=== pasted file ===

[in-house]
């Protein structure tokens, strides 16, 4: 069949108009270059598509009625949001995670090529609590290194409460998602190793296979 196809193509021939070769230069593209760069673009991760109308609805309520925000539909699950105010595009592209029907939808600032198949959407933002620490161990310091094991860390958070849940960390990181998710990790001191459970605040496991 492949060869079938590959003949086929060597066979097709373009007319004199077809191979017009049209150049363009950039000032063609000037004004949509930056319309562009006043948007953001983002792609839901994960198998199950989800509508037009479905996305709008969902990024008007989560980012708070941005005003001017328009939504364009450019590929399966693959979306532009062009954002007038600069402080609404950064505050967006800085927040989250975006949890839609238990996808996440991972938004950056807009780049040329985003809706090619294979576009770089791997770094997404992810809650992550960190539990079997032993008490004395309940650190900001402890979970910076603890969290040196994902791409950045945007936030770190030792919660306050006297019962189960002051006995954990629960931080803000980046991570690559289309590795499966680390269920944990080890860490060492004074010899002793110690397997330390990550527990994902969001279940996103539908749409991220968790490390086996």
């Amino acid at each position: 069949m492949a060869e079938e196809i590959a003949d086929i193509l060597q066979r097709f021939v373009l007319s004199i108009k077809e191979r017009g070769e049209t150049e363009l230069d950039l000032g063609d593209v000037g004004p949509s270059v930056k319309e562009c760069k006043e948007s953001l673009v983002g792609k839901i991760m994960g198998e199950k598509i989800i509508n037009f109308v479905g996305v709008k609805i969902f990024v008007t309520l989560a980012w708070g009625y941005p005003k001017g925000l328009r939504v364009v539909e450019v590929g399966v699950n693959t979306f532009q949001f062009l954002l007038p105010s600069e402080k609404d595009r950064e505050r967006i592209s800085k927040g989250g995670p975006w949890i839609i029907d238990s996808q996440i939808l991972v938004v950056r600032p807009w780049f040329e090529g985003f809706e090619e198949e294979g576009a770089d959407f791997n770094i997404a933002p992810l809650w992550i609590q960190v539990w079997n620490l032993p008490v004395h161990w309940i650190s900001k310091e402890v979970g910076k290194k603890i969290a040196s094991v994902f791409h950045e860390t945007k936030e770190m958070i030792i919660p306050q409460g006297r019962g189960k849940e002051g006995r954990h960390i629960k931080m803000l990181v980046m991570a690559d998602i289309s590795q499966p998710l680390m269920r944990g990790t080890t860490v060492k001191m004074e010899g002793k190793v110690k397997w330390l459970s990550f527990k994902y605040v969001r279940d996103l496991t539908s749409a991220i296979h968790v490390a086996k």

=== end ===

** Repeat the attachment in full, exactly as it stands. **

[in-house]
């Protein structure tokens, strides 16, 4: 069949108009270059598509009625949001995670090529609590290194409460998602190793296979 196809193509021939070769230069593209760069673009991760109308609805309520925000539909699950105010595009592209029907939808600032198949959407933002620490161990310091094991860390958070849940960390990181998710990790001191459970605040496991 492949060869079938590959003949086929060597066979097709373009007319004199077809191979017009049209150049363009950039000032063609000037004004949509930056319309562009006043948007953001983002792609839901994960198998199950989800509508037009479905996305709008969902990024008007989560980012708070941005005003001017328009939504364009450019590929399966693959979306532009062009954002007038600069402080609404950064505050967006800085927040989250975006949890839609238990996808996440991972938004950056807009780049040329985003809706090619294979576009770089791997770094997404992810809650992550960190539990079997032993008490004395309940650190900001402890979970910076603890969290040196994902791409950045945007936030770190030792919660306050006297019962189960002051006995954990629960931080803000980046991570690559289309590795499966680390269920944990080890860490060492004074010899002793110690397997330390990550527990994902969001279940996103539908749409991220968790490390086996």
């Amino acid at each position: 069949m492949a060869e079938e196809i590959a003949d086929i193509l060597q066979r097709f021939v373009l007319s004199i108009k077809e191979r017009g070769e049209t150049e363009l230069d950039l000032g063609d593209v000037g004004p949509s270059v930056k319309e562009c760069k006043e948007s953001l673009v983002g792609k839901i991760m994960g198998e199950k598509i989800i509508n037009f109308v479905g996305v709008k609805i969902f990024v008007t309520l989560a980012w708070g009625y941005p005003k001017g925000l328009r939504v364009v539909e450019v590929g399966v699950n693959t979306f532009q949001f062009l954002l007038p105010s600069e402080k609404d595009r950064e505050r967006i592209s800085k927040g989250g995670p975006w949890i839609i029907d238990s996808q996440i939808l991972v938004v950056r600032p807009w780049f040329e090529g985003f809706e090619e198949e294979g576009a770089d959407f791997n770094i997404a933002p992810l809650w992550i609590q960190v539990w079997n620490l032993p008490v004395h161990w309940i650190s900001k310091e402890v979970g910076k290194k603890i969290a040196s094991v994902f791409h950045e860390t945007k936030e770190m958070i030792i919660p306050q409460g006297r019962g189960k849940e002051g006995r954990h960390i629960k931080m803000l990181v980046m991570a690559d998602i289309s590795q499966p998710l680390m269920r944990g990790t080890t860490v060492k001191m004074e010899g002793k190793v110690k397997w330390l459970s990550f527990k994902y605040v969001r279940d996103l496991t539908s749409a991220i296979h968790v490390a086996k």